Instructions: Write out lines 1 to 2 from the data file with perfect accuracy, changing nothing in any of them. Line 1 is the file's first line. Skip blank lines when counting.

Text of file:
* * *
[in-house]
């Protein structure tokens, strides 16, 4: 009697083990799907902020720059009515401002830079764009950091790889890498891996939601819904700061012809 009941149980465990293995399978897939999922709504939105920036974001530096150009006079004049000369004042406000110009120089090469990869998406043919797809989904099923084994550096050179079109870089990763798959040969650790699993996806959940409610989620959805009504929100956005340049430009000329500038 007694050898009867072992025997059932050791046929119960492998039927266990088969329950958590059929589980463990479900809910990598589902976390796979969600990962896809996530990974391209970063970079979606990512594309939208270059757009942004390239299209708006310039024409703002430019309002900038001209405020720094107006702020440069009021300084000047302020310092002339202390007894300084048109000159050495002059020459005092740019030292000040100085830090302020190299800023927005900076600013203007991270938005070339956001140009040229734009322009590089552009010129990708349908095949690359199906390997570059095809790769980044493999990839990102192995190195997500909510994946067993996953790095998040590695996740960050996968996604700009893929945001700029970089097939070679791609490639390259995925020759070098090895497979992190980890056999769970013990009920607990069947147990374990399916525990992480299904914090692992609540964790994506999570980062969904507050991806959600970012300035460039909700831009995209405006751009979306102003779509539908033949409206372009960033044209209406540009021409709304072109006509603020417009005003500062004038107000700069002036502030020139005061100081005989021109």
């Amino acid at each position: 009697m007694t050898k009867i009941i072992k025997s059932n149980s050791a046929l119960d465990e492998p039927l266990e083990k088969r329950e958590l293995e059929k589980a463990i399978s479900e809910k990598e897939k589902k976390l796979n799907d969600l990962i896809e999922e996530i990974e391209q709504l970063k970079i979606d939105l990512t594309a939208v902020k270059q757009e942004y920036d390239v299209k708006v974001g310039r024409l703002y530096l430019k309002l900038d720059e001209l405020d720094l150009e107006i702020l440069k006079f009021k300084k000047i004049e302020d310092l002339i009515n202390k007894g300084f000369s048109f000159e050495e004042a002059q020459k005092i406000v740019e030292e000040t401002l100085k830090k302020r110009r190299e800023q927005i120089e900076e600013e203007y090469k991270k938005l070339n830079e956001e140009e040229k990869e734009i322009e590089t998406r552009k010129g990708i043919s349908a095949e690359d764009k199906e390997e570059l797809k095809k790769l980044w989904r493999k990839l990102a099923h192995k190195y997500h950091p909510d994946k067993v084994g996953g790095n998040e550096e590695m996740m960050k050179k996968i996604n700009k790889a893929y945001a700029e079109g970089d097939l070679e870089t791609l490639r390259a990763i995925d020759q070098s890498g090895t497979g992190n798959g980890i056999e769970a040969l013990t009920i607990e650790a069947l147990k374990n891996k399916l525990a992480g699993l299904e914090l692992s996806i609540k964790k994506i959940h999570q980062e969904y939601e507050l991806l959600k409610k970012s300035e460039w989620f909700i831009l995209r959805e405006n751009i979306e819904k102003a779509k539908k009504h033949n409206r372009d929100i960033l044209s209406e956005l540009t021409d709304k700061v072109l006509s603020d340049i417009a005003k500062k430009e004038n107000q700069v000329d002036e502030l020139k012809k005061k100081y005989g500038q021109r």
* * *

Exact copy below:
[in-house]
């Protein structure tokens, strides 16, 4: 009697083990799907902020720059009515401002830079764009950091790889890498891996939601819904700061012809 009941149980465990293995399978897939999922709504939105920036974001530096150009006079004049000369004042406000110009120089090469990869998406043919797809989904099923084994550096050179079109870089990763798959040969650790699993996806959940409610989620959805009504929100956005340049430009000329500038 007694050898009867072992025997059932050791046929119960492998039927266990088969329950958590059929589980463990479900809910990598589902976390796979969600990962896809996530990974391209970063970079979606990512594309939208270059757009942004390239299209708006310039024409703002430019309002900038001209405020720094107006702020440069009021300084000047302020310092002339202390007894300084048109000159050495002059020459005092740019030292000040100085830090302020190299800023927005900076600013203007991270938005070339956001140009040229734009322009590089552009010129990708349908095949690359199906390997570059095809790769980044493999990839990102192995190195997500909510994946067993996953790095998040590695996740960050996968996604700009893929945001700029970089097939070679791609490639390259995925020759070098090895497979992190980890056999769970013990009920607990069947147990374990399916525990992480299904914090692992609540964790994506999570980062969904507050991806959600970012300035460039909700831009995209405006751009979306102003779509539908033949409206372009960033044209209406540009021409709304072109006509603020417009005003500062004038107000700069002036502030020139005061100081005989021109």